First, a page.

I like the way the geometries of the block and the quilting play with each other. The angles of the lines complement the overall angular piecing in a pleasing way. The hourglasses are still apparent, but now the quilting suggests four patches and half-square triangle units that combine and form little pinwheels inside bigger pinwheels.  Kind of neat, after all. 

I thought quite a bit about doing either concentric circles or octagons in these green blocks. Then I decided why not use one of my favorite features about my machine? I love the umpteen decorative stitches that I have available to me but hardly ever use them. There's a way to spice up straight line quilting! Easy on my shoulders (reduces quilt wrangling) and attractive to boot! I'm hoping four lines in each block will look a little bit like a window pane to "watch the raindrops through". I even found this neat asterisk stitch that echoes the blue and gray fabric and looks like rain splashing in puddles - of which there was a lot during our Dutch Spring. Awesome. This quilt is going to be so full of little symbolisms it is ridiculous. 

I ran out of thread, so I had to stop mid-asterisk which is too bad, really. I was on a roll. I switched to white to make and attach the binding to the front but I'll wait to flip it to the back until I get more blue thread.

I think all in all I do like "all over" quilting and designs that don't necessarily register geometrically with the blocks of the quilt but I just have a hard time figuring out how to do these things in my own work. I also really like the look of simple lines. What's a girl to do? Keep experimenting, I guess!

Friday, April 5, 2013

Good day, sunshine

I came, I saw, I QAYGed. 

These two log cabin blocks are the fruits of my quilty labors yesterday afternoon. Turns out stitching is a nice way to take a break from writing one's thesis.......

Bee blocks for do.Good stitches this month were quilt-as-you-go log cabins in a sunshine-y yellow/gold and brown color scheme. This was a bit of a challenge for me to put together because I don't have a wide variety of yellows. Greens, yes. Yellows, not so much. One big issue was that grays were specifically singled out as a no-no. Guess what most of my yellow fabrics have in them? Oh yes, gray. 

I did manage to find a few different yellows sans gray and that lovely goldenrod print with numbers on it in my scrap jar. I combined those with some strips of linen and a sprinkling of solid brown. The yellows all kind of read the same from far away, but in person there's a difference, I promise.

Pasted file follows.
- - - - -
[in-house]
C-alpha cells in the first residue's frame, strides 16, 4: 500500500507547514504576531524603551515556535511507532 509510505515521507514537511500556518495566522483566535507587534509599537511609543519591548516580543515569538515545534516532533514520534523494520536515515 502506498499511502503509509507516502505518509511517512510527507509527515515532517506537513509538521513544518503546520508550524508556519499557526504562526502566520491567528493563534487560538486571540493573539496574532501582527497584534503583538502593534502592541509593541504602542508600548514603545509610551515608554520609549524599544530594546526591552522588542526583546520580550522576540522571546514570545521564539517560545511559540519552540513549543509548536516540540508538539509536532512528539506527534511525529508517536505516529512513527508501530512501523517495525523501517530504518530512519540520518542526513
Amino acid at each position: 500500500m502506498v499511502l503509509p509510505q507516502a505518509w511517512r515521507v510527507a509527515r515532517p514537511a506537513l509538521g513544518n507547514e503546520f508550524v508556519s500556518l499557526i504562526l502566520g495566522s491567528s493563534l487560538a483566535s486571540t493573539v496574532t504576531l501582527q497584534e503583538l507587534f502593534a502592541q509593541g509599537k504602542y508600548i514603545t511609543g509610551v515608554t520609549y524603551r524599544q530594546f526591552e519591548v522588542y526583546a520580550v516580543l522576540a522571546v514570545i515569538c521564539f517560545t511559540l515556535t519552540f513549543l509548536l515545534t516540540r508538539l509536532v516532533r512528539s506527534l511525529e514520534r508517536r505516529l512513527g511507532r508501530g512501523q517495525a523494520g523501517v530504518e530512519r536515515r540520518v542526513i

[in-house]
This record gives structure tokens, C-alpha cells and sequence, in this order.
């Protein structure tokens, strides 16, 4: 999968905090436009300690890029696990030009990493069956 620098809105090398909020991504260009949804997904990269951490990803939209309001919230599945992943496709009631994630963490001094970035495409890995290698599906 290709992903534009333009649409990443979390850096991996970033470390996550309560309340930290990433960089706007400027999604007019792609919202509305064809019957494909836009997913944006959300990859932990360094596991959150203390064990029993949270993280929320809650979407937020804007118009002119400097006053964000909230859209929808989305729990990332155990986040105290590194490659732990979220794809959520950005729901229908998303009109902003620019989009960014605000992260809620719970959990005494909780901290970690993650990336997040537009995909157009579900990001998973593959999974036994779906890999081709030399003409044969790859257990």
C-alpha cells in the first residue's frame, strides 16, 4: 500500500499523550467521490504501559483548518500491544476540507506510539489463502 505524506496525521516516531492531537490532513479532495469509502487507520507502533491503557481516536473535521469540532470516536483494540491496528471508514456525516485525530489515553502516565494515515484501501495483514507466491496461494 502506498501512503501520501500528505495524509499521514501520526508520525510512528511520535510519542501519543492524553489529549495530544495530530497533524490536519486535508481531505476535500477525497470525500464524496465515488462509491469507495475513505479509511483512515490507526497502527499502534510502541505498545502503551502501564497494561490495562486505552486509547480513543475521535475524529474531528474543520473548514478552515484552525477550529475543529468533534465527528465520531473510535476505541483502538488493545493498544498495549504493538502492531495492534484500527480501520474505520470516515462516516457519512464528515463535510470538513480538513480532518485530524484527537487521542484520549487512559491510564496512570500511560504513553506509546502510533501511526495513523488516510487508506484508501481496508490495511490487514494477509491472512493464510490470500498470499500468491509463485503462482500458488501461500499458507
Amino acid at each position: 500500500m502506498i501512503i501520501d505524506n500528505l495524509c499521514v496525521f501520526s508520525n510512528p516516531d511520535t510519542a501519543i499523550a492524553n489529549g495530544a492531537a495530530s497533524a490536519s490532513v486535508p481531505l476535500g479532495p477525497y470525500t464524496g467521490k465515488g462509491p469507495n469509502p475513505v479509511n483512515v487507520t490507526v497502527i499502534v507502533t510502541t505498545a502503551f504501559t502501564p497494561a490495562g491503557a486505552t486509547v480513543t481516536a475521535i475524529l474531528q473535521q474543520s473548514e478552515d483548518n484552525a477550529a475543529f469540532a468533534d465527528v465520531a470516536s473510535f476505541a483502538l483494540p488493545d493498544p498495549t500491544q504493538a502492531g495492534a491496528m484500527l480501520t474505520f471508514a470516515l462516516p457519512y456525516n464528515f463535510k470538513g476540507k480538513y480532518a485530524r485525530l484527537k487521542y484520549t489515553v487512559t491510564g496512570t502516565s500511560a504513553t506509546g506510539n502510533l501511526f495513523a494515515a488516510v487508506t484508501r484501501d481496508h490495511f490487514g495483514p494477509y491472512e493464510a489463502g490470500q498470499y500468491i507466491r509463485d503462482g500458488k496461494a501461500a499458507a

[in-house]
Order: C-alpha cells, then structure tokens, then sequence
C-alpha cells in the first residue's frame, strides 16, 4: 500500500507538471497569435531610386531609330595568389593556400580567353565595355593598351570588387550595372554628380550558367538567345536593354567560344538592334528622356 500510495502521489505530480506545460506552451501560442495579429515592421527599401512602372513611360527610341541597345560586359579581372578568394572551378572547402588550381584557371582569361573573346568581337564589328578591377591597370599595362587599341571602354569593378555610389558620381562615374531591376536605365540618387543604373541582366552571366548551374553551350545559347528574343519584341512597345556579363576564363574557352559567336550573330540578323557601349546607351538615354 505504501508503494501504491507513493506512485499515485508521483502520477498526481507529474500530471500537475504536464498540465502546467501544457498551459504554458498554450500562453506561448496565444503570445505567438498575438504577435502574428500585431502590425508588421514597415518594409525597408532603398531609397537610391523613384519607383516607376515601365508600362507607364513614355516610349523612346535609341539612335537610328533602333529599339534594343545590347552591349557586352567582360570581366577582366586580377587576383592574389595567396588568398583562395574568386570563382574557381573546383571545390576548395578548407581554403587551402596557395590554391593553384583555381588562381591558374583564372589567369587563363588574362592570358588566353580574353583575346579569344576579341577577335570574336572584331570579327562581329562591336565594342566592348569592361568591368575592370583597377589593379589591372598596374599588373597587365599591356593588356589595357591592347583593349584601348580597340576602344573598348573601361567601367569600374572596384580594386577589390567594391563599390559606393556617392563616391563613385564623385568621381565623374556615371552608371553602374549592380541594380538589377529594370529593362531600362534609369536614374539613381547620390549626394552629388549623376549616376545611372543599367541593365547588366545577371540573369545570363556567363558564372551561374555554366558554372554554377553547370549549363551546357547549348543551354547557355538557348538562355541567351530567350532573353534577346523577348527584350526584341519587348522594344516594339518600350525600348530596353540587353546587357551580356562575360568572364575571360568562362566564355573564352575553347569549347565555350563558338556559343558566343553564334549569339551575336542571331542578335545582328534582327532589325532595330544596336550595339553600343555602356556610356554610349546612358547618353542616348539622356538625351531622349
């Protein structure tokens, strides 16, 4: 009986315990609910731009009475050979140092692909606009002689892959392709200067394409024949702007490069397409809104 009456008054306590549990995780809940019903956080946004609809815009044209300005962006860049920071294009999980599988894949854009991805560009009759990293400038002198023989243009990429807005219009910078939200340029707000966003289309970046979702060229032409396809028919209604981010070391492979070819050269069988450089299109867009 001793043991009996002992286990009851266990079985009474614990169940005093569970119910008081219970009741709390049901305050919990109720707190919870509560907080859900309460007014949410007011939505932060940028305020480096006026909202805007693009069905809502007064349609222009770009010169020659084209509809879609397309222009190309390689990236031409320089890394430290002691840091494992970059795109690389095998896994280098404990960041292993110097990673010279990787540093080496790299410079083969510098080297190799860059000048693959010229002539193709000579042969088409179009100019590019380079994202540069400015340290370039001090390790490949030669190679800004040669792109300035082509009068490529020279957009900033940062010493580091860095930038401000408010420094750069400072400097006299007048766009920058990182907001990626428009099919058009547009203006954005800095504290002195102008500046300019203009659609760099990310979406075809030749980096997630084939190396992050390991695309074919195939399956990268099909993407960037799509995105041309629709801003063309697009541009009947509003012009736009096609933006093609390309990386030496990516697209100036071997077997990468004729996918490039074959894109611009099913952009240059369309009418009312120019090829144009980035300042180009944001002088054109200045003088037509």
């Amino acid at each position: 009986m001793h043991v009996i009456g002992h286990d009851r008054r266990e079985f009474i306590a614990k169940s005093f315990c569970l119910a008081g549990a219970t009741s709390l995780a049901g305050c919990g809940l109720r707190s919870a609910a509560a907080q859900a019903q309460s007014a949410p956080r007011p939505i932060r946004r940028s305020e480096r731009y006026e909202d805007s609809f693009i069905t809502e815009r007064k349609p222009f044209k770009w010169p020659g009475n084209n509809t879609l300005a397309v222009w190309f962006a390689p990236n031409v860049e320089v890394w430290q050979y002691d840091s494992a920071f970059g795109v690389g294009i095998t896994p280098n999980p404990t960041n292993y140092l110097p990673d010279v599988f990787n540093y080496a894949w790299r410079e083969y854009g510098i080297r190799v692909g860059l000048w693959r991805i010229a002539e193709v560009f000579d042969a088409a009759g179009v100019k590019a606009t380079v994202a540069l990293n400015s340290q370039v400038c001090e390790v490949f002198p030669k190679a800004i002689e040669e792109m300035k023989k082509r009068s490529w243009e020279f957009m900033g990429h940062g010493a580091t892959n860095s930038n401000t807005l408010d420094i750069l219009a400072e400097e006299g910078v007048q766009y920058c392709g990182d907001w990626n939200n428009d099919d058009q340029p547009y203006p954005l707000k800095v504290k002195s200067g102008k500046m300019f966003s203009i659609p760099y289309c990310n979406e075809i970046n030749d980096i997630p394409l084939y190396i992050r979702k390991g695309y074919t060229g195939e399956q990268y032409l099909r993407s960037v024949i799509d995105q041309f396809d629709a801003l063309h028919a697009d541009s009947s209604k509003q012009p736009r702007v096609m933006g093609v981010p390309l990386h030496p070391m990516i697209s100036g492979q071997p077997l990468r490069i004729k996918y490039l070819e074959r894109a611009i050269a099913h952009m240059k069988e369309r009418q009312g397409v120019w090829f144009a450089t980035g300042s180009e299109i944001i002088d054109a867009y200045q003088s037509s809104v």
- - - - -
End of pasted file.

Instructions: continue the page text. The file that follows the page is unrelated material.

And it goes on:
I found a couple pieces of batting that were pretty much the perfect size, and I cut the log strips to size at 2.5" by 2.5, 4.5, 6.5, 8.5, 10.5, 12.5, and 14.5" before I started which made it super fast when I sat down to sew. Well, as fast as this goes anyway. All those lines take quite a bit of time! I quilted them about as far apart as the width from my needle to the edge of my walking foot to make things easy on myself in keeping the lines straight, maybe 3/8". 

I do so love the texture of the quilting on the front, but it's always super satisfying to look at the back, too! Looks a bit like farmland does from an airplane. If the farmland were made out of clouds. Obviously I've spent too much time recently in the clouds looking out of airplane windows. 

I laid these out before sewing to try mixing up the prints, but now looking at these there is one switch I wish I'd done in the top one. Ah well. I still think they look pretty neat. And look! I had enough fabric, after all. 

Linking up to Finish it up Friday with this scrappy finish. Check out the wall hanging Amanda Jean finished, it's so pretty and so true! 

Wednesday, April 3, 2013

Quilts quilts quilts!

I have two large quilts going right now, and they are both in the quilting stage. I'd like to get at least one done before acquiring another big work-in-progress. Here is a quick peek:

I've worked a little bit on my Modern Medallion quilt and have finished the center and one side of the patchwork tile and on-point square borders. Three more of those to go, and I will get to have fun filling in the vast blue borders. After a little bit of thought and considering the colors of perle cotton I have, I decided to go subtle with the quilting. I'm using either a pretty blue-green or an off-white depending what I'm stitching on. I'm wondering if it's all going to be worth it because it blends in so well, but for sure the stitches add a certain texture wherever they're sprinkled.

Unfortunately I have a limit to how long I can stitch on this one because my hands start to hurt. Bummer. It's looking good though! Just taking for-ev-er. I told Dave this might be my only hand quilted project ever. That's probably an exaggeration but it is certainly how I was feeling mid-stitching. I'll be really excited to see this finished, though. It will feel good to know I stuck it out.

We are so stoked to get our picnic quilt all finished up that it's totally motivating me through what is usually the "let it sit for a while" stage. Last week I finished the top, and Monday night I basted it on the card table. After a little bit of inner debate, I'm using leftovers from a swirly green Ikea duvet cover for the back. I sandwiched it with some Fairfield Nature-Fil bamboo blend batting in the oh-so-convenient 60 x 60 size. So far this is the only brand I've come across in stores near me that is a large square, a shape I apparently really like for quilts.... this will be my fourth in this size. Buying a larger piece and cutting it down is fine since I get big ol' scraps to play with later, but I really like being able to use these straight out of the bag.